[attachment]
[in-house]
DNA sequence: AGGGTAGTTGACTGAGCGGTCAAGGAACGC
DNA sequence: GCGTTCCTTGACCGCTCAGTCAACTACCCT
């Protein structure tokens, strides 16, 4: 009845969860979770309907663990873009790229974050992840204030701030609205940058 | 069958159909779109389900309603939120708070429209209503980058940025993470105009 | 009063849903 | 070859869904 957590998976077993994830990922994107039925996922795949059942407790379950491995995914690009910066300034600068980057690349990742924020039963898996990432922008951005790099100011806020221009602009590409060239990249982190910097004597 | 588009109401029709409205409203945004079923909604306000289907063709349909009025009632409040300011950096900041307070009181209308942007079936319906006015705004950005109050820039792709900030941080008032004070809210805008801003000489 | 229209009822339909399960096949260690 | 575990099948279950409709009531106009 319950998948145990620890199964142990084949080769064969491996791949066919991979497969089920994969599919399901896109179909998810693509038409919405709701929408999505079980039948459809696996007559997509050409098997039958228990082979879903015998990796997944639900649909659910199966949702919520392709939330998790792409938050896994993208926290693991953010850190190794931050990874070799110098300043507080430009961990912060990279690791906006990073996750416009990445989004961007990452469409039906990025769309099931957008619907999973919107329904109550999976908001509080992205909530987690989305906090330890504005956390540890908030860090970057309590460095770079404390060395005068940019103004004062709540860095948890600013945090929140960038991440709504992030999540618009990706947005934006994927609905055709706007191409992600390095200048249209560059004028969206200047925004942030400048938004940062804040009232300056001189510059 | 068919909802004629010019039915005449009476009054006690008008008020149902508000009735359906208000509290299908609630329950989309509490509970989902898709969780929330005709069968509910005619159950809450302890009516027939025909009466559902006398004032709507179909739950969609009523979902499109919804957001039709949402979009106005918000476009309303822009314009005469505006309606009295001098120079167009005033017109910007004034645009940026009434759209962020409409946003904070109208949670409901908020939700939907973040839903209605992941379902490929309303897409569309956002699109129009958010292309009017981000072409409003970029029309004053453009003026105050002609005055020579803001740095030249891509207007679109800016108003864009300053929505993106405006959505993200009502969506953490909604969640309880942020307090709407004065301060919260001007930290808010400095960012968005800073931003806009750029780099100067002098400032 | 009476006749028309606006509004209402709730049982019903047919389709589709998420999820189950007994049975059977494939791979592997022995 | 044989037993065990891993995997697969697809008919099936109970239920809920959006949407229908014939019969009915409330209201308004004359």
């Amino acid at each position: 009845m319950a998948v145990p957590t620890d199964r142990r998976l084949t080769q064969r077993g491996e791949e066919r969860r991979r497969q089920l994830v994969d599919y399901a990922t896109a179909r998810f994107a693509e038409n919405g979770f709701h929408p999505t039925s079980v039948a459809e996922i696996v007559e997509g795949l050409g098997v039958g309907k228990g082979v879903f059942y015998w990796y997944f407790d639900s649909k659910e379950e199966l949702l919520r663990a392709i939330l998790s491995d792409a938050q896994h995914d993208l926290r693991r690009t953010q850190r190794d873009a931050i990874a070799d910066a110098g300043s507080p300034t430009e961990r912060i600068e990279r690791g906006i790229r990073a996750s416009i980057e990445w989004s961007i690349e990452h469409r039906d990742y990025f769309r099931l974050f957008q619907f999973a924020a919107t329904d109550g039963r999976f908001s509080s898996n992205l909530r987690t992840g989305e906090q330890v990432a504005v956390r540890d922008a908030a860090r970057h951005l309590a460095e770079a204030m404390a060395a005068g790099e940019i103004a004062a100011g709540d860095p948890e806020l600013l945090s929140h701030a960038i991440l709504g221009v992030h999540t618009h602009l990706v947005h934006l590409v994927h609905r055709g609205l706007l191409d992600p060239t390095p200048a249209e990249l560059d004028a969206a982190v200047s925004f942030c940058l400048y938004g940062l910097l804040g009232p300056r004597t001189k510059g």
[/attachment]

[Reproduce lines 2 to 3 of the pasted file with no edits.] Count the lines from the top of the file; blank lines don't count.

DNA sequence: AGGGTAGTTGACTGAGCGGTCAAGGAACGC
DNA sequence: GCGTTCCTTGACCGCTCAGTCAACTACCCT